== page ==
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Why Adidas is taking a radically different approach to sneaker technology

Brian Sozzi
Editor-at-Large


Let Nike and Under Armour have sneakers filled with sensors that connect to an app, said Adidas CEO Kasper Rorsted.

“We believe the real impact of tech will not be on the product itself, but instead around the product — how you engage with consumers,” Rorsted told Yahoo Finance at the World Economic Forum in Davos this week. “We believe this for one simple reason — the data you can get out of sensors in a product you can’t put to really good usage. Until the killer app comes, putting sensors in the products will do very little for the athlete.”

Adidas has instead chosen a different path under Rorsted’s watch. The company has tested releasing limited edition 3D-printed sneakers while also teaming up with rapper Kanye West in an effort to drive buzz among athletes and sneaker-heads. Adidas has also ramped up its initiative to make shoes and apparel out of recycled material.

In 2018 alone, Adidas produced 5 million pairs of shoes from recycled plastic waste. It plans to double that in 2019.

Each case here has Adidas connecting with consumers through story-telling rather than their smartphones. That may not be a bad approach seeing as sneakers with sensors have largely been relegated to gimmick status. Sometimes they don’t connect correctly to an app. Other times the person wearing the sneaker stops using the data produced by the product.

Cleveland Cavaliers guard Alec Burks (10) wears Adidas shoes in the first half of an NBA basketball game Saturday, Jan. 19, 2019, in Denver. (AP Photo/David Zalubowski)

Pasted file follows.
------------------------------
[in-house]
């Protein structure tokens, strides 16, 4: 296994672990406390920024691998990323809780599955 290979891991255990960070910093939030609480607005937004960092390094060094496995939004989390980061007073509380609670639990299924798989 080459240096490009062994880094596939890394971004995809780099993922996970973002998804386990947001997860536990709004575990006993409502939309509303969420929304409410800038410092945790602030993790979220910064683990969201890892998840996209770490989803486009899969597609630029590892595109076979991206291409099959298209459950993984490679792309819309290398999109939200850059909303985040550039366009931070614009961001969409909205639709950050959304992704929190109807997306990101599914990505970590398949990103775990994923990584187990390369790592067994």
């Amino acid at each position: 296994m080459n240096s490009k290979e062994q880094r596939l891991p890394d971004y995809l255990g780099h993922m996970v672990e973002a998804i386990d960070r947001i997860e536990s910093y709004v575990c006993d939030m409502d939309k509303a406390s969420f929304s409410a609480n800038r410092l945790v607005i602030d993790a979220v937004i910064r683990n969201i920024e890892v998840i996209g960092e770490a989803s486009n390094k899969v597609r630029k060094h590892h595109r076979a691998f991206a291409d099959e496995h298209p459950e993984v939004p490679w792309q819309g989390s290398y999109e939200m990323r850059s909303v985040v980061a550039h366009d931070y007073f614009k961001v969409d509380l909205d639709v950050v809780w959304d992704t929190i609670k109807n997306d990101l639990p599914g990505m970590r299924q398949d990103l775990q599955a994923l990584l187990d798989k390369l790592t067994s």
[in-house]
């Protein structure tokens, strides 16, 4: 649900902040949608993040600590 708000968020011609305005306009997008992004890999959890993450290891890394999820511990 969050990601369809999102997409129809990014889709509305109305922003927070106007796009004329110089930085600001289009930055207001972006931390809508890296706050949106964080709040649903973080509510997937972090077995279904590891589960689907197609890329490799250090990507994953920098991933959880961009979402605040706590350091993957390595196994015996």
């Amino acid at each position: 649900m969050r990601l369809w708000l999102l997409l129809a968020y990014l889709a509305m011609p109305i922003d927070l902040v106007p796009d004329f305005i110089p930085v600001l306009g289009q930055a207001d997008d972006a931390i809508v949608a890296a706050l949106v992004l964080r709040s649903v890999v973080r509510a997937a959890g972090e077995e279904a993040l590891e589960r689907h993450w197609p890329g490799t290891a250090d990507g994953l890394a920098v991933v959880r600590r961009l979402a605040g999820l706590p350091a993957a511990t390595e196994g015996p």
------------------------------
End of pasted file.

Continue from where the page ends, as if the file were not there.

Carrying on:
Nike, Under Armour forge ahead with sensors

Suffice it to say, Adidas’s rivals Nike and Under Armour continue to take radically different approaches when it comes to infusing tech into sneakers. Nike is fresh off unveiling the Adapt BB sneakers. The self-tying basketball sneakers are the follow-up to the high-top ones released in small batches in 2016. Nike’s Adapt BB pairs with a smartphone and collects activity data and allows one to personalize the fit of the sneaker.

The shoes go on sale Feb. 17 for a pricey $350, and for many in the sneaker world offer a glimpse into what putting on a sneaker could look like in the future.

Meanwhile, Under Armour continues to tinker away with putting sensors in its running sneakers. At this month’s Consumer Electronics Show, Under Armour revealed five new iterations of its popular HOVR sneaker line with built-in activity sensors. They are slated to go on sale in February.

Brian Sozzi is an editor-at-large at Yahoo Finance. Follow him on Twitter @BrianSozzi

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